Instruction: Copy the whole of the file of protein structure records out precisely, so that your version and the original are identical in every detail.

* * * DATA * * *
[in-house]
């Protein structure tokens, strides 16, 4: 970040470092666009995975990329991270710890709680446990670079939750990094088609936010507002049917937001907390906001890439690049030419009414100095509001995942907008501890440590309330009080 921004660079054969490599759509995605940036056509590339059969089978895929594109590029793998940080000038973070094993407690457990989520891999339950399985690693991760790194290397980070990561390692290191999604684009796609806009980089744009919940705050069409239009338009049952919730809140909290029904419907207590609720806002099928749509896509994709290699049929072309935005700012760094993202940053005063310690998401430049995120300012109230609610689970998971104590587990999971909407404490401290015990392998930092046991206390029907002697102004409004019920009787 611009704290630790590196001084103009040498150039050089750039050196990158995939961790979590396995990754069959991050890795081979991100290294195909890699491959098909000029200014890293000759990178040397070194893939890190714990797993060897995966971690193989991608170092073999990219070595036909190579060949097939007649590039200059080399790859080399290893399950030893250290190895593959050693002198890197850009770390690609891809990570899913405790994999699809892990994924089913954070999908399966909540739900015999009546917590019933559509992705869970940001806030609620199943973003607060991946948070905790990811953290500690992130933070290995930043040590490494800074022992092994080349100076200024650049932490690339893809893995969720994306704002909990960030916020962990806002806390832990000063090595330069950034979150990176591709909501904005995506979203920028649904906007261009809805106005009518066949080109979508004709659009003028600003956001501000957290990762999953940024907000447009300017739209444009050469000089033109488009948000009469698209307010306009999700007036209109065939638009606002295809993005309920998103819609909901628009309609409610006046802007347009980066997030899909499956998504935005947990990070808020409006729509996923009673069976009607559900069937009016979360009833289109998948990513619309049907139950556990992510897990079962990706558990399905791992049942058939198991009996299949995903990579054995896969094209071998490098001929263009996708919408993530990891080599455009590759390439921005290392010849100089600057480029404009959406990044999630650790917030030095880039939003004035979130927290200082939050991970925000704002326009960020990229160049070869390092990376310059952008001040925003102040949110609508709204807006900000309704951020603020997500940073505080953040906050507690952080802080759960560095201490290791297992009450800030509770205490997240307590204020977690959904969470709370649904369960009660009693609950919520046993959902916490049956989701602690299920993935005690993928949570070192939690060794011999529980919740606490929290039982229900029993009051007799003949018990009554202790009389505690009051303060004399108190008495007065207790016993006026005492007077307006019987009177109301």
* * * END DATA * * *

[in-house]
């Protein structure tokens, strides 16, 4: 970040470092666009995975990329991270710890709680446990670079939750990094088609936010507002049917937001907390906001890439690049030419009414100095509001995942907008501890440590309330009080 921004660079054969490599759509995605940036056509590339059969089978895929594109590029793998940080000038973070094993407690457990989520891999339950399985690693991760790194290397980070990561390692290191999604684009796609806009980089744009919940705050069409239009338009049952919730809140909290029904419907207590609720806002099928749509896509994709290699049929072309935005700012760094993202940053005063310690998401430049995120300012109230609610689970998971104590587990999971909407404490401290015990392998930092046991206390029907002697102004409004019920009787 611009704290630790590196001084103009040498150039050089750039050196990158995939961790979590396995990754069959991050890795081979991100290294195909890699491959098909000029200014890293000759990178040397070194893939890190714990797993060897995966971690193989991608170092073999990219070595036909190579060949097939007649590039200059080399790859080399290893399950030893250290190895593959050693002198890197850009770390690609891809990570899913405790994999699809892990994924089913954070999908399966909540739900015999009546917590019933559509992705869970940001806030609620199943973003607060991946948070905790990811953290500690992130933070290995930043040590490494800074022992092994080349100076200024650049932490690339893809893995969720994306704002909990960030916020962990806002806390832990000063090595330069950034979150990176591709909501904005995506979203920028649904906007261009809805106005009518066949080109979508004709659009003028600003956001501000957290990762999953940024907000447009300017739209444009050469000089033109488009948000009469698209307010306009999700007036209109065939638009606002295809993005309920998103819609909901628009309609409610006046802007347009980066997030899909499956998504935005947990990070808020409006729509996923009673069976009607559900069937009016979360009833289109998948990513619309049907139950556990992510897990079962990706558990399905791992049942058939198991009996299949995903990579054995896969094209071998490098001929263009996708919408993530990891080599455009590759390439921005290392010849100089600057480029404009959406990044999630650790917030030095880039939003004035979130927290200082939050991970925000704002326009960020990229160049070869390092990376310059952008001040925003102040949110609508709204807006900000309704951020603020997500940073505080953040906050507690952080802080759960560095201490290791297992009450800030509770205490997240307590204020977690959904969470709370649904369960009660009693609950919520046993959902916490049956989701602690299920993935005690993928949570070192939690060794011999529980919740606490929290039982229900029993009051007799003949018990009554202790009389505690009051303060004399108190008495007065207790016993006026005492007077307006019987009177109301």